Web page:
Jeremiah 48:30

48:30 I, the Lord, affirm that I know how arrogant they are.

But their pride is ill-founded.

Their boastings will prove to be false.

Jeremiah 50:36

50:36 Destructive forces will come against her false prophets;

they will be shown to be fools!

Destructive forces will come against her soldiers;

they will be filled with terror!

tn Heb “Oracle of the Lord.”

tn The meaning of this verse is somewhat uncertain: Heb “I know, oracle of the Lord,/ his arrogance and [that it is?] not true; // his boastings accomplish that which is not true.” Several of the modern English versions and commentaries redivide the verse and read something like, “I know his insolence…his boastings are false; his deeds are false (NRSV, REB).” However, the word translated “deeds” in the last line is a verb in the third person plural and can only have as its logical grammatical subject the word “boastings.” The adjective כֵּן (ken) + the negative לֹא (lo’) is evidently repeated here and applied to two different subjects “arrogance” and “boasting” to emphasize that Moab’s arrogant boasts will prove “untrue” (Cf. HALOT 459 s.v. II כֵּן 2.c for the meaning “untrue” for both this passage and the parallel one in Isa 16:6). There is some difference of opinion about the identification of the “I” in this verse. Most commentators see it as referring to the prophet. However, F. B. Huey (Jeremiah, Lamentations [NAC], 395) is probably correct in seeing it as referring to the Lord. He points to the fact that the “I” in vv. 33, 35, 38 can only refer to God. The “I know” in v. 30 also clearly has the Lord as its subject. There are other cases in the book of Jeremiah where the Lord expresses his lament over the fate of a people (cf. 14:1-6, 17-18).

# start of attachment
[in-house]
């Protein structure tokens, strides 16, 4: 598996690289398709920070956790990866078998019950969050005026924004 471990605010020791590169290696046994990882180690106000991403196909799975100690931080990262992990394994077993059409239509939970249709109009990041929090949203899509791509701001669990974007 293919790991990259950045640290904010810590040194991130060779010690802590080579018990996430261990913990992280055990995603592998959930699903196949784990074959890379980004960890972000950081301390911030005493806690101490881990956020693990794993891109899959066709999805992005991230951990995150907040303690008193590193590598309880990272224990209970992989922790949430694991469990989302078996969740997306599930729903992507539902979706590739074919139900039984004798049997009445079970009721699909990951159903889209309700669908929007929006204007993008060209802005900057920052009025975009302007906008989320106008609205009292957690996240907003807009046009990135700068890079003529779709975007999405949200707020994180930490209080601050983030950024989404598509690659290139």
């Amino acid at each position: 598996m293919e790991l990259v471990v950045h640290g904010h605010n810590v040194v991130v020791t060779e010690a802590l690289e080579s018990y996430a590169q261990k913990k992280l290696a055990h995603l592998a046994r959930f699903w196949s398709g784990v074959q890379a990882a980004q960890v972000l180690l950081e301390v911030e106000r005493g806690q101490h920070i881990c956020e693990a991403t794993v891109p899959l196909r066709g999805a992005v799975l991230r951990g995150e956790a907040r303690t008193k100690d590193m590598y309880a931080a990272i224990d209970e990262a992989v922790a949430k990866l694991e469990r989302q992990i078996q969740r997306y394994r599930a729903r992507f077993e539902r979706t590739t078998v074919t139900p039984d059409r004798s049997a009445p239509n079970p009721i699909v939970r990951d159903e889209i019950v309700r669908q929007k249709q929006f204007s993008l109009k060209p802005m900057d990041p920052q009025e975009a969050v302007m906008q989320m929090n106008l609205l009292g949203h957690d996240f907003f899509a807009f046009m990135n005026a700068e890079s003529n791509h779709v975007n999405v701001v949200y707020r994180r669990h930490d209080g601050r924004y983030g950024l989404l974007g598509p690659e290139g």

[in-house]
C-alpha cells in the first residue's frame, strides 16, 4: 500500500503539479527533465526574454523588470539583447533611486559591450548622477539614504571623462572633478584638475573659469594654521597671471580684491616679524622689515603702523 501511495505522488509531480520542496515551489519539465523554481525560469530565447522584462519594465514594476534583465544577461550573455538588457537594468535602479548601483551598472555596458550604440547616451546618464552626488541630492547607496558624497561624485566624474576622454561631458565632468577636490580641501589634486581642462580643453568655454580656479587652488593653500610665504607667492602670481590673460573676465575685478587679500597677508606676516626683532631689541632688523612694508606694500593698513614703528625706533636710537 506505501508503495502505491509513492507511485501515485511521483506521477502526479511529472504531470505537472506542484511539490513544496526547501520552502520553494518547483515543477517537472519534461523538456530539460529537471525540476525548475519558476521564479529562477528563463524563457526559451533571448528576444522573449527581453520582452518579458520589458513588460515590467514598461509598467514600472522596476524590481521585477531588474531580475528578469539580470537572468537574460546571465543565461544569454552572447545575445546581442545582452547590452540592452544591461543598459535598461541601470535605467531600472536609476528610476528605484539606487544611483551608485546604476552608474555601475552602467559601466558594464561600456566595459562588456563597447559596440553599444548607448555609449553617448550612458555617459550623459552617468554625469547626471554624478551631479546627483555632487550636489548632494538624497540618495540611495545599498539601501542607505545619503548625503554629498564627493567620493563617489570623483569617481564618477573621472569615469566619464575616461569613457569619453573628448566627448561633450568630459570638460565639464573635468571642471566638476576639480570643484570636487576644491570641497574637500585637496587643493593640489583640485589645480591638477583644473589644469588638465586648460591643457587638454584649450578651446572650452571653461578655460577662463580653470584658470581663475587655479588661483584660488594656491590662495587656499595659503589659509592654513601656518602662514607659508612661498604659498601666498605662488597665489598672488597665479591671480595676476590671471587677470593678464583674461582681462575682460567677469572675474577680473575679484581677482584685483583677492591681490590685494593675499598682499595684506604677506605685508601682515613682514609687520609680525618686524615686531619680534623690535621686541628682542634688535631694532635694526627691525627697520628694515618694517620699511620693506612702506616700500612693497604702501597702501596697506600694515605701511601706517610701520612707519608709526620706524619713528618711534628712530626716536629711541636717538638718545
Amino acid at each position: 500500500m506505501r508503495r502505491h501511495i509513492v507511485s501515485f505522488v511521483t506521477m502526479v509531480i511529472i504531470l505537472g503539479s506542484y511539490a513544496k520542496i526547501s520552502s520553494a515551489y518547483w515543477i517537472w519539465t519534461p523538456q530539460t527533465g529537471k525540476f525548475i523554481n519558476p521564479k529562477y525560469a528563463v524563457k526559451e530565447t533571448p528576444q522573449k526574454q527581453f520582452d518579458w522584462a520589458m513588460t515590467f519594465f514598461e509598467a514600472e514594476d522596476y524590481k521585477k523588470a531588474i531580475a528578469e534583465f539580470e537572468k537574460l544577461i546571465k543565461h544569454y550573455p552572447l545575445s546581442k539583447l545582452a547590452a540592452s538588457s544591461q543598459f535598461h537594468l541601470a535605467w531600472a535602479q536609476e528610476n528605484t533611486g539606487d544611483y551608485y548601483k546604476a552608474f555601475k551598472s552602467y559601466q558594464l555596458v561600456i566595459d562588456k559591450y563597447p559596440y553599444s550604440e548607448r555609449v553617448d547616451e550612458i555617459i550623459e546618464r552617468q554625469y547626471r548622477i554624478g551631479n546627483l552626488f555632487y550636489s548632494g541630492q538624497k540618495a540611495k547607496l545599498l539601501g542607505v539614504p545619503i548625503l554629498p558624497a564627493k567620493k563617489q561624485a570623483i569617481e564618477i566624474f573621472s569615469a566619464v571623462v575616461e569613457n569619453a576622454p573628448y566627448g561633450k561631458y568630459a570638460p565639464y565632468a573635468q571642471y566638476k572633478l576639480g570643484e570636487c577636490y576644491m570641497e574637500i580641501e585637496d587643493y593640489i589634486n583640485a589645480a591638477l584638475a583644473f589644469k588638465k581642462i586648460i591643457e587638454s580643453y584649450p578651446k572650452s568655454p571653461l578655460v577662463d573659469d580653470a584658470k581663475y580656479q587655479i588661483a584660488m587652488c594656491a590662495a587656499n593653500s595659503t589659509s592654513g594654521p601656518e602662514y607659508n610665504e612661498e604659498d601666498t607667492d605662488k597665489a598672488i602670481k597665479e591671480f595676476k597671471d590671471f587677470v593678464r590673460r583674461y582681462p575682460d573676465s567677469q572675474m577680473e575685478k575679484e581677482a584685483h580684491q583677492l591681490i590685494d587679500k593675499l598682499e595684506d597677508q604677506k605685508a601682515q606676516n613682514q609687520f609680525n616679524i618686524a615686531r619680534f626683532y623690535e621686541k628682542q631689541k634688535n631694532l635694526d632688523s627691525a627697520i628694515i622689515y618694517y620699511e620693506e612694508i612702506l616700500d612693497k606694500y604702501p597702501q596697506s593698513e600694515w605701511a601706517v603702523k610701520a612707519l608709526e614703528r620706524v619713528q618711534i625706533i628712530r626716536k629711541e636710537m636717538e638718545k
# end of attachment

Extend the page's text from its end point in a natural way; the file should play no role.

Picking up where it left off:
tn The meaning and the derivation of the word translated “false prophets” is uncertain. The same word appears in conjunction with the word for “diviners” in Isa 44:25 and probably also in Hos 11:6 in conjunction with the sword consuming them “because of their counsel.” BDB 95 s.v. III בַּד b sees this as a substitution of “empty talk” for “empty talkers” (the figure of metonymy) and refer to them as false prophets. KBL 108 s.v. II בַּד emends the form in both places to read בָּרִים (barim) in place of בַּדִּים (baddim) and defines the word on the basis of Akkadian to mean “soothsayer” (KBL 146 s.v. V בָּר). HALOT 105 s.v. V בַּד retains the pointing, derives it from an Amorite word found in the Mari letters, and defines it as “oracle priest.” However, G. L. Keown, P. J. Scalise, and T. G. Smothers (Jeremiah 26-52 [WBC], 368) call this identification into question because the word only occurs in one letter from Mari and its meaning is uncertain there. It is hazardous to emend the text in two places, perhaps even three, in light of no textual evidence in any of the passages and to define the word on the basis of an uncertain parallel. Hence the present translation opts here for the derivation and extended definition given in BDB.

tn This translation follows the suggestion of BDB 383 s.v. I יָאַל Niph.2. Compare the usage in Isa 19:13 and Jer 5:4.

tn The verb here (חָתַת, khatat) could also be rendered “be destroyed” (cf. BDB 369 s.v. חָתַת Qal.1 and compare the usage in Jer 48:20, 39). However, the parallelism with “shown to be fools” argues for the more dominant usage of “be dismayed” or “be filled with terror.” The verb is found in parallelism with both בּוֹשׁ (bosh, “be ashamed, dismayed”) and יָרֵא (yare’, “be afraid”) and can refer to either emotion. Here it is more likely that they are filled with terror because of the approaching armies.